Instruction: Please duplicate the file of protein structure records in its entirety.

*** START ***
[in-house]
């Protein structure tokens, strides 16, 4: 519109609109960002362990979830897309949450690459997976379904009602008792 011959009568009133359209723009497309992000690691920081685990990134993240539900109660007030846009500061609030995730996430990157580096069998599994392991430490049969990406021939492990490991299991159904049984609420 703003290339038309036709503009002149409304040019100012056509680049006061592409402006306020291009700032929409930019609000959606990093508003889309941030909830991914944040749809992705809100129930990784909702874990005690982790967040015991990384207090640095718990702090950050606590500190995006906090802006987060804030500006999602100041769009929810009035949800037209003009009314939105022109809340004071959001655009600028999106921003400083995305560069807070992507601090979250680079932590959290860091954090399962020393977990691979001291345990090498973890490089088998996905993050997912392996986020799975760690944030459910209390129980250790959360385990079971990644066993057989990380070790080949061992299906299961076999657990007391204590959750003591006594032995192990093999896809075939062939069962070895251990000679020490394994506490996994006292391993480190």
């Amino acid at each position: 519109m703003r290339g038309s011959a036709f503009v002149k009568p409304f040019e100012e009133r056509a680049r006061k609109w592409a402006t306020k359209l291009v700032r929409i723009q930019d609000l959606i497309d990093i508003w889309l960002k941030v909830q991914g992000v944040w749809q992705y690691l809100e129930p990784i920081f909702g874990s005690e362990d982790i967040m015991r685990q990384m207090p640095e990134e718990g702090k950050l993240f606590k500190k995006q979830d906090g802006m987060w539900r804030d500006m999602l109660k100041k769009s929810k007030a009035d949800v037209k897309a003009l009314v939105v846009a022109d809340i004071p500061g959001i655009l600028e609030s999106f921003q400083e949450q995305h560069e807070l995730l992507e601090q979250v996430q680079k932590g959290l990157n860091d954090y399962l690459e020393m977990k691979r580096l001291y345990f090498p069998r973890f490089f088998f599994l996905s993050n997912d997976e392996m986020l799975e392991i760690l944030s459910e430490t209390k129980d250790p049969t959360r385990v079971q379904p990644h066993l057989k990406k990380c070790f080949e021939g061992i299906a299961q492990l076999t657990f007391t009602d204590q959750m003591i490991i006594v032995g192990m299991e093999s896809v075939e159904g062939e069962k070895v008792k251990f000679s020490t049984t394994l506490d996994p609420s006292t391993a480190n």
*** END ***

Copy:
[in-house]
């Protein structure tokens, strides 16, 4: 519109609109960002362990979830897309949450690459997976379904009602008792 011959009568009133359209723009497309992000690691920081685990990134993240539900109660007030846009500061609030995730996430990157580096069998599994392991430490049969990406021939492990490991299991159904049984609420 703003290339038309036709503009002149409304040019100012056509680049006061592409402006306020291009700032929409930019609000959606990093508003889309941030909830991914944040749809992705809100129930990784909702874990005690982790967040015991990384207090640095718990702090950050606590500190995006906090802006987060804030500006999602100041769009929810009035949800037209003009009314939105022109809340004071959001655009600028999106921003400083995305560069807070992507601090979250680079932590959290860091954090399962020393977990691979001291345990090498973890490089088998996905993050997912392996986020799975760690944030459910209390129980250790959360385990079971990644066993057989990380070790080949061992299906299961076999657990007391204590959750003591006594032995192990093999896809075939062939069962070895251990000679020490394994506490996994006292391993480190």
């Amino acid at each position: 519109m703003r290339g038309s011959a036709f503009v002149k009568p409304f040019e100012e009133r056509a680049r006061k609109w592409a402006t306020k359209l291009v700032r929409i723009q930019d609000l959606i497309d990093i508003w889309l960002k941030v909830q991914g992000v944040w749809q992705y690691l809100e129930p990784i920081f909702g874990s005690e362990d982790i967040m015991r685990q990384m207090p640095e990134e718990g702090k950050l993240f606590k500190k995006q979830d906090g802006m987060w539900r804030d500006m999602l109660k100041k769009s929810k007030a009035d949800v037209k897309a003009l009314v939105v846009a022109d809340i004071p500061g959001i655009l600028e609030s999106f921003q400083e949450q995305h560069e807070l995730l992507e601090q979250v996430q680079k932590g959290l990157n860091d954090y399962l690459e020393m977990k691979r580096l001291y345990f090498p069998r973890f490089f088998f599994l996905s993050n997912d997976e392996m986020l799975e392991i760690l944030s459910e430490t209390k129980d250790p049969t959360r385990v079971q379904p990644h066993l057989k990406k990380c070790f080949e021939g061992i299906a299961q492990l076999t657990f007391t009602d204590q959750m003591i490991i006594v032995g192990m299991e093999s896809v075939e159904g062939e069962k070895v008792k251990f000679s020490t049984t394994l506490d996994p609420s006292t391993a480190n």